In mathematical and computational models (Egbert and Pérez-Mercader 2016; Egbert et al. 2010), we have shown that viability-based behaviours (unlike metabolism-independent behaviour and extrinsic environmental regulation) adapt to these kinds of changes. To explain this idea in a simplified form, Fig. 6 compares two situations where a change in a system’s metabolic operation changes its ideal operating conditions. The first row shows a passive entity, where before the metabolic transformation (A), the passive entity happens to be in an environment that matches its needs (the gray of the face matches its local environment). Certain changes in the metabolism’s operation (e.g., caused by rare environmental interactions as discussed in (Fernando and Rowe 2008)) change the system’s ideal environment, and so the entity’s environment no longer matches its metabolic needs (B). The situation is different when a viability-based motility is included (second row). Here, when the ideal environment has changed, the viability-based mechanism moves to the locally optimal conditions for the (changed) metabolism, adapting to the changed metabolic needs (D). Thanks to the viability-based behaviour, this metabolic transformation is survivable and beneficial instead of deadly. Accordingly, entities with viability-based behaviours (unlike passive entities or entities only capable of metabolism-independent behaviours) can adapt (change their behaviour) to accommodate metabolic transformations. This adaptability improves robustness.

In increasing the diversity of metabolisms that can survive, viability-based behaviour may also have implications for evolvability if and when an evolutionary scenario arises. We do not pursue this idea in this paper as the ideas have already been presented in (Egbert and Pérez-Mercader 2016; Egbert et al. 2010, 2011) which use computational and mathematical models to demonstrate how viability-based behaviour can increase robustness; how it can adapt to take advantage of qualitative changes in metabolism, such as the appearance of a new metabolic pathway (e.g., through rare chance environmental interactions as discussed, for example, in (Fernando and Rowe 2008)) that allows for the consumption of a new metabolic resource; and how these forms of adaptation and robustness could influence evolutionary dynamics when full-fledged evolution is in play.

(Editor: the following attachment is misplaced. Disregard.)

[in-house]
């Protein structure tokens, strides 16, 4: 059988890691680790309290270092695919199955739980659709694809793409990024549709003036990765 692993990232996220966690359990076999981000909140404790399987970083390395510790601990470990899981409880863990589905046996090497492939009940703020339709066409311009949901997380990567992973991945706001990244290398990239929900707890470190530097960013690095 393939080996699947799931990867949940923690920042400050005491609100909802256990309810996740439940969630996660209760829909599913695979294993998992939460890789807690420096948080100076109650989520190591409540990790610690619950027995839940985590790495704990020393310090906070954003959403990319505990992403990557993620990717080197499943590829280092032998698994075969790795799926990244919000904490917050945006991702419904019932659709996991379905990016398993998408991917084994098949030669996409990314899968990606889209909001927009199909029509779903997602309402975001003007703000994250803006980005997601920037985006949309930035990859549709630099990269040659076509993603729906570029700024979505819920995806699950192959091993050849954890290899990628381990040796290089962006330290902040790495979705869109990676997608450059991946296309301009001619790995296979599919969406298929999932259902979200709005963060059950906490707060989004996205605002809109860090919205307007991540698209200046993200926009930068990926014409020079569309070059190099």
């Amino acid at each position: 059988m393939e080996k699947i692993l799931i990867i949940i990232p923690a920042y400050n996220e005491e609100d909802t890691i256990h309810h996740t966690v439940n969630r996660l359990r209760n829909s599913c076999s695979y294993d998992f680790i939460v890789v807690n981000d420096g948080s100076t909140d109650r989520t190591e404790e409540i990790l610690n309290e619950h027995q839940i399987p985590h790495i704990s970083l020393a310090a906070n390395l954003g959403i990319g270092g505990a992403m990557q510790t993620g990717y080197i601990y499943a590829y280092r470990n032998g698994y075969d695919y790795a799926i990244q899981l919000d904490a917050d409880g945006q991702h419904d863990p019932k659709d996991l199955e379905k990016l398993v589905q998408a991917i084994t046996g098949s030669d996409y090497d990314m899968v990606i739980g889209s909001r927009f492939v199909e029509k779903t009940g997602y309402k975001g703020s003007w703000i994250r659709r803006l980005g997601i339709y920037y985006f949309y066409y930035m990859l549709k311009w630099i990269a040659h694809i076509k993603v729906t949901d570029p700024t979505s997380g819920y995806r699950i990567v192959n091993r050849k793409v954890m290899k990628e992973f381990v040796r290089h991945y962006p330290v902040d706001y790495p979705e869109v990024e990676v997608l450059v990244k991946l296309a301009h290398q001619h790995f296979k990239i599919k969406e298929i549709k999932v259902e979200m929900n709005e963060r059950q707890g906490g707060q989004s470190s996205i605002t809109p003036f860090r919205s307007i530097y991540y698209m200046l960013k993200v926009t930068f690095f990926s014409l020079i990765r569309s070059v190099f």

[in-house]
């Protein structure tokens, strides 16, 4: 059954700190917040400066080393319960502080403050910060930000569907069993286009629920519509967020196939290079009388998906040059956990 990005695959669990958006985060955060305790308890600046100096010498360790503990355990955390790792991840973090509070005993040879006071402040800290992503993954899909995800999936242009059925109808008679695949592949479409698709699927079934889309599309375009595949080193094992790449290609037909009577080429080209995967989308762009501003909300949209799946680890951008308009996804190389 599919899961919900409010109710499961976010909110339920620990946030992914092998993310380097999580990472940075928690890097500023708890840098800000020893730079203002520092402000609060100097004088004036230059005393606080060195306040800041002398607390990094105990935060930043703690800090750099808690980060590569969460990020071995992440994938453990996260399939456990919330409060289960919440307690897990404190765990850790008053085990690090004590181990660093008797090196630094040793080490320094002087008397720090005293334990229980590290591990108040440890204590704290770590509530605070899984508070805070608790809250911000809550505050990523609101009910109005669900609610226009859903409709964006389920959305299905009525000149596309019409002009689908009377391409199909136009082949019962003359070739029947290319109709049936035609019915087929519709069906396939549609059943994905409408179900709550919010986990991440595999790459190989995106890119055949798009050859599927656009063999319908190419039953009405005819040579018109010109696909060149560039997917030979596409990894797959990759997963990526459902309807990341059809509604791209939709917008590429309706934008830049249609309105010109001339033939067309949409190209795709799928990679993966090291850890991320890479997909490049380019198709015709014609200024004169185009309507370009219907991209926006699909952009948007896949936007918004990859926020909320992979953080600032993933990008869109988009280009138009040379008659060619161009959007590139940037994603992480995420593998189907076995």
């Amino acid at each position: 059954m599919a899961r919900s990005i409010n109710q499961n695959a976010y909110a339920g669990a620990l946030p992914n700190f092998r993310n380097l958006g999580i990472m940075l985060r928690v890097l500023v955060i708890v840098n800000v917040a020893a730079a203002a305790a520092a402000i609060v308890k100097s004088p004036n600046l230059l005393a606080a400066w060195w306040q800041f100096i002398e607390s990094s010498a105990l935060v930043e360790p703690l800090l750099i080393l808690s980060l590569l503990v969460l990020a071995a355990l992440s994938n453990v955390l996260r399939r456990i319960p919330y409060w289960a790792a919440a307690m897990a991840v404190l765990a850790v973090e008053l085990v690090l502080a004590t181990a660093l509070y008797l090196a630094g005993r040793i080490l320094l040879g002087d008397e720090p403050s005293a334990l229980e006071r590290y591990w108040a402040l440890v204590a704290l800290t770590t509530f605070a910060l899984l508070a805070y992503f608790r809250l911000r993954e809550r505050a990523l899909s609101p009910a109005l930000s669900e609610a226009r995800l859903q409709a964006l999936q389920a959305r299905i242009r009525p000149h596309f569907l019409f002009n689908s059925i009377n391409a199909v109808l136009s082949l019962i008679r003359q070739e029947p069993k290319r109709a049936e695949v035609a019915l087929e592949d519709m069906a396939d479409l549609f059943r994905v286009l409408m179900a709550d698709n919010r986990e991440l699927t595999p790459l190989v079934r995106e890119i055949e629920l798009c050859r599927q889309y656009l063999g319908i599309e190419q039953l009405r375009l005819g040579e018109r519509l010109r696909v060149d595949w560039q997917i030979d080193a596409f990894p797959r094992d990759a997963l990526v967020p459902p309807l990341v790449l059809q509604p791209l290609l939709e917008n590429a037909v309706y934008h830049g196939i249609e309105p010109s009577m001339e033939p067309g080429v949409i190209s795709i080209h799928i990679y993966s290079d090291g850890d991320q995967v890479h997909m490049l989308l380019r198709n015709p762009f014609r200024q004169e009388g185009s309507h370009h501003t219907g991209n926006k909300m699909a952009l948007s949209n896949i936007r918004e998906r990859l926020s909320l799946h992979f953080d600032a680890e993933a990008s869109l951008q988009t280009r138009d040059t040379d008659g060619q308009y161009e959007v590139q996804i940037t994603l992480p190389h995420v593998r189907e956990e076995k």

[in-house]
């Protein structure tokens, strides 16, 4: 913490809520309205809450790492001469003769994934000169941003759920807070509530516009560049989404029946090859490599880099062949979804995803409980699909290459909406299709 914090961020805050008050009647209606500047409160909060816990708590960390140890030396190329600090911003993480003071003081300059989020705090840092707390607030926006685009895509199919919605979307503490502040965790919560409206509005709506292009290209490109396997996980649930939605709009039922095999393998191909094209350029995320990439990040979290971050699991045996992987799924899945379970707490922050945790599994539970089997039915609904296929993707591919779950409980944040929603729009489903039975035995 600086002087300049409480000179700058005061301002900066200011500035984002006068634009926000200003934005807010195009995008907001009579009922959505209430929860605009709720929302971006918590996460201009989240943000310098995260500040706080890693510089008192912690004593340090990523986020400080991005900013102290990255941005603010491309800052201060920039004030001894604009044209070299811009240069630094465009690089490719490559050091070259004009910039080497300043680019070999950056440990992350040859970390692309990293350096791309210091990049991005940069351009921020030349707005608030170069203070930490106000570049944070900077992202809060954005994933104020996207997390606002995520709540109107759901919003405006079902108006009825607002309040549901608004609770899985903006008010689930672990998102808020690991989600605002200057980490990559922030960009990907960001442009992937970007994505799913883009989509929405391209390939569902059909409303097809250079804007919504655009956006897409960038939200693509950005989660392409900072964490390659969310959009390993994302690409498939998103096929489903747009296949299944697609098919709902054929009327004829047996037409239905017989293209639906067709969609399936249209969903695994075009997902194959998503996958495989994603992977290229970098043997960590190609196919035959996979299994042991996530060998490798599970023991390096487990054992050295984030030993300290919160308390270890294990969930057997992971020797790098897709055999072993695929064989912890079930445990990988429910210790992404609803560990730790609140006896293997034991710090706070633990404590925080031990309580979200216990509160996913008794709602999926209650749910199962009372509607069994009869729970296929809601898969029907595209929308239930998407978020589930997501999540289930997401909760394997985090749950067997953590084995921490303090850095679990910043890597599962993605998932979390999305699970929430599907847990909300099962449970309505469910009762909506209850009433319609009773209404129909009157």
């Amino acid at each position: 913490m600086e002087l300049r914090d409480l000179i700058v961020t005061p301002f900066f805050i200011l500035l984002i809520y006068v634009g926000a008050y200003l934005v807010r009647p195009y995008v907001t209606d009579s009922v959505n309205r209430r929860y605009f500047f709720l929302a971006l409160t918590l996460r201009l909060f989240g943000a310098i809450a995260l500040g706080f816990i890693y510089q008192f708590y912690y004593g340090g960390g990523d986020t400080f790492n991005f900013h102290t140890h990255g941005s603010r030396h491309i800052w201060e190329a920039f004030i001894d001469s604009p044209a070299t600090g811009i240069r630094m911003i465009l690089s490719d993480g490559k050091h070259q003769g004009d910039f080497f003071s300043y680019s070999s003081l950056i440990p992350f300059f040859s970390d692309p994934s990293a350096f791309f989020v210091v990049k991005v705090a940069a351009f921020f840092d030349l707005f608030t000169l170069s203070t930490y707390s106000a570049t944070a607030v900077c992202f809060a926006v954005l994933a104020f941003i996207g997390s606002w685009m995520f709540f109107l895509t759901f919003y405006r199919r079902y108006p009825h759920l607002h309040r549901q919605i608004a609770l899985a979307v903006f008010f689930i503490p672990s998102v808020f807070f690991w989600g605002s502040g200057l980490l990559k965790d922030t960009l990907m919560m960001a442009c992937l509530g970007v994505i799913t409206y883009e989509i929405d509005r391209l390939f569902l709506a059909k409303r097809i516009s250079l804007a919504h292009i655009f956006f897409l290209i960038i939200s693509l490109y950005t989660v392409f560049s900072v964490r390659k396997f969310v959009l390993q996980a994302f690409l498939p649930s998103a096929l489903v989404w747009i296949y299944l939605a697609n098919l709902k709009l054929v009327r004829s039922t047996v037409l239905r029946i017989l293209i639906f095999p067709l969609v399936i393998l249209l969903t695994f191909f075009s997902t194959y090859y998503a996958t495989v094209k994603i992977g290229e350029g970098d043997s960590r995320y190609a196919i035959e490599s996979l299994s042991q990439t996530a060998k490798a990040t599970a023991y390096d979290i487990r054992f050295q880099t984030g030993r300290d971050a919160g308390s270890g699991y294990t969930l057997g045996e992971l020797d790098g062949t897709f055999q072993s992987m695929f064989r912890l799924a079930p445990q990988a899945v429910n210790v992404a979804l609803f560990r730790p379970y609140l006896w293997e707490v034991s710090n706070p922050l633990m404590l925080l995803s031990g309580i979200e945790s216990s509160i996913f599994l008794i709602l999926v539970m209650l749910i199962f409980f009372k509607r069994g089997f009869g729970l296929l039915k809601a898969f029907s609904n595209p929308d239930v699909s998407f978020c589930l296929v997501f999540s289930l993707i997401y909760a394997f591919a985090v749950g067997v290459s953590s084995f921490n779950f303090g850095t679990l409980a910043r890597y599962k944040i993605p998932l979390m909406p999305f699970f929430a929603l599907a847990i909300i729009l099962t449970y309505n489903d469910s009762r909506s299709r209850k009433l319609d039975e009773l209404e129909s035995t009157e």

Fig. 7
figure 7

Viability-based behaviour adapting to the dynamic metabolic needs of a simulated agent and causing it to oscillate between two environments. A When the ante-organism (black circle) has plenty of resource \(R_1\), the factor that limits its maximum metabolic rate is \(R_2\) and the ante-organism moves toward that resource. B The situation is reversed once the ante-organism has acquired sufficient \(R_2\) and it returns to where it came from. The ante-organism thus oscillates between two environments, and by ‘behaviourally-combining’ the two environments in this way, it becomes capable of surviving. See main text and (Egbert et al. 2009) for details

Viability-Based Behaviour Allows Ante-Organisms to Adaptively Utilize Multiple Diverse Environments

In addition to adapting to long-term (evolutionary scale) changes in metabolism, viability-based behaviour can adaptively accommodate short-term metabolic change, such as the depletion of an intermediate metabolite. In previous work (Egbert et al. 2009), we used a computational model to explore this ability of viability-based behaviours. The model worked as follows: an ante-organism is simulated as a disc situated in a 2D environment that contains diffusing metabolic resources. To persist, the ante-organism must produce metabolite Z and to do so, it requires two intermediary metabolites X and Y. Each of these three metabolites spontaneously degrades and so to persist, resources \(R_1\) and \(R_2\) must be transformed into new metabolites to replace those that have been lost. Metabolite X catalyzes the transformation of \(R_1\) into Y and reflexively, Y catalyzes the transformation of \(R_2\) into X. The metabolism of the minimal ante-organism is thus summarised by three reactions: